The Swiss chocolate maker saw its six month net profit figure rise 9% to CHF158.8m (€122.81m) in the first half of 2010 even as political unrest grew in primary cocoa source the Ivory Coast. Western European sales volumes fell 1.8% amid profits coming under aggressive price pressure and "weaker consumer product results".
Eastern Europe sales volumes, however, rose 7.4% pulling itself out of a previous slump. Overall European volumes increased 2.3%.
Its global sourcing and cocoa business showed strong growth as operating profit jumped 76.9% from €105.88m to €128.04m.
Aside from the good performance in emerging markets and customer-led focus, reduced financial costs and favourable tax rates were cited as the primary reasons for the overall profit rise which was actually 17% in local currencies.
EBIT operating profit climbed 4% to CHF217.1m (€ 168.4m) on revenue of CHF2.74bn (€2.12bn), while chocolate volumes grew 7.1% to 706.6m tonnes. The period enabled Barry Callebaut to reduce its net debt 12.5% to CHF956.2m (€739.5m).
Emerging markets like India, China, Brazil, Poland, Russia, Mexico and the Asia Pacific were highlighted where investments were seeing 20+% volume gains in some markets. Emerging markets now account for 21% of Barry Callebaut's business.
“Once again, we managed to significantly outperform the global chocolate market by growing twice as fast," said Juergen Steinemann.
Consolidation of an outsourcing deal with Kraft and the buy-out of the remaining 40% of its Malaysian operation were seen as as key events in the period by chief executive officer, Juergen B. Steinemann. He also highlighted growing unrest in the Ivory Coast which had driven the price of cocoa up 23% on 2010 prices. Milk powder prices also jumped 50%.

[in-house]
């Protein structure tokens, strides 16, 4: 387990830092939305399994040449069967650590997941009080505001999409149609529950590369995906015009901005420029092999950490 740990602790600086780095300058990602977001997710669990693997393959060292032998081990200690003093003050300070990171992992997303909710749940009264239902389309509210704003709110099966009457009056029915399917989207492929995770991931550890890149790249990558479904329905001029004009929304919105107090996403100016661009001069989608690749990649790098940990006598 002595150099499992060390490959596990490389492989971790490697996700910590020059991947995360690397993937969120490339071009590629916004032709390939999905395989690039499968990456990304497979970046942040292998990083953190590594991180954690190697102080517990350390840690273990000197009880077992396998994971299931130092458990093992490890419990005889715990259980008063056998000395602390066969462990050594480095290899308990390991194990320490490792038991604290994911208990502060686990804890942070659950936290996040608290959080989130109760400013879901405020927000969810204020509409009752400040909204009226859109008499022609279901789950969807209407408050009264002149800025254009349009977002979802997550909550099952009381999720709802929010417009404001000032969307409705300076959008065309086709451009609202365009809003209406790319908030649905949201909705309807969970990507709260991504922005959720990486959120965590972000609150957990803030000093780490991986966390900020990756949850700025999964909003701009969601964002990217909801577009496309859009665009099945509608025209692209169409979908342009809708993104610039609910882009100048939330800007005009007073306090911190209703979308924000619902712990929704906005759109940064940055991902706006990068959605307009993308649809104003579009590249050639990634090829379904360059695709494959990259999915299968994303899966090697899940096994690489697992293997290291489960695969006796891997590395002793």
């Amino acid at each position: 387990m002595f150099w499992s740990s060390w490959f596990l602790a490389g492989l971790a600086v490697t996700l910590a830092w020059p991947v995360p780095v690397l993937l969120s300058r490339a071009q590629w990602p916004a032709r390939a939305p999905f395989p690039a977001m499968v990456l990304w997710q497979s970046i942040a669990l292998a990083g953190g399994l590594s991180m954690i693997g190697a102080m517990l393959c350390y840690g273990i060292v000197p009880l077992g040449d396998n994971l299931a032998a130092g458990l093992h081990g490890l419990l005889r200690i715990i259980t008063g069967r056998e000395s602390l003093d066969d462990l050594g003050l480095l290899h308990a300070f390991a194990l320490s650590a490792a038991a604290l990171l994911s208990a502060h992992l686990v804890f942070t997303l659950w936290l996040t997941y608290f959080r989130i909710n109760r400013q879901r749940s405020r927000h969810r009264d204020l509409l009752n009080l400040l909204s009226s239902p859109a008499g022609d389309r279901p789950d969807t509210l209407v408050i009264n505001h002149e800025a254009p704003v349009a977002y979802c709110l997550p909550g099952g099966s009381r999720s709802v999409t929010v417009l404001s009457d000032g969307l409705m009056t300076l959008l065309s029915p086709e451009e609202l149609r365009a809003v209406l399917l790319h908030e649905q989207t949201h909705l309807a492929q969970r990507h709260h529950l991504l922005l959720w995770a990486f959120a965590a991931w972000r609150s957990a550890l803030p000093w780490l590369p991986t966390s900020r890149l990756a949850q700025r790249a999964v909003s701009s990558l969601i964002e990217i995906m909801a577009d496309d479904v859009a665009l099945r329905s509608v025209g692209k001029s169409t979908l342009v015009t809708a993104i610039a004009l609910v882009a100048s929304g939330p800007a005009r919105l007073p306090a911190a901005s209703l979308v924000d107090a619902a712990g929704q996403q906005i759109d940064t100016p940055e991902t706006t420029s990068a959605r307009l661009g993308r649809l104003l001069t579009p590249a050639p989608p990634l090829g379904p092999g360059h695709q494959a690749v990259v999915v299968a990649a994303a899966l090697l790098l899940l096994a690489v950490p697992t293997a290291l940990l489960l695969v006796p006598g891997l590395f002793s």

"In recent months, we faced a challenging political situation in Côte d’Ivoire, the world’s most important cocoa-growing country,” he said.
“In order to avoid supply problems we have put in place a contingency plan and stepped up our sourcing and production activities in other countries. We believe we have taken those steps necessary to enable us to honor our customer contracts and meet our commitments during 2011. However, our primary concern during this difficult time is the safety and welfare of our employees and everyone living in Côte d’Ivoire. We remain committed to the cocoa farming communities and hope for a peaceful resolution of the current situation.”
In a broadcast on the results, Steinemann paid tribute to the segmentation strategy that saw the company split into three core customer segments: Industrial food manufacturers, professional or artisanal users and global retailers.
"We have very much put chocolate into our different customer locations," he said noting stronger relationships with Hershey and Nestlé also offered great outsourcing potential.
A deal with US coffee maker Green Mountain Coffee Roasters was providing a pipeline into the US beverage industry.
Healthier product commitments had also been met with reduced use of hydrogenated fats and trans fatty acids almost entirely eliminated.
The company aims to grow its chocolate volume sales by between 6-8% until 2013.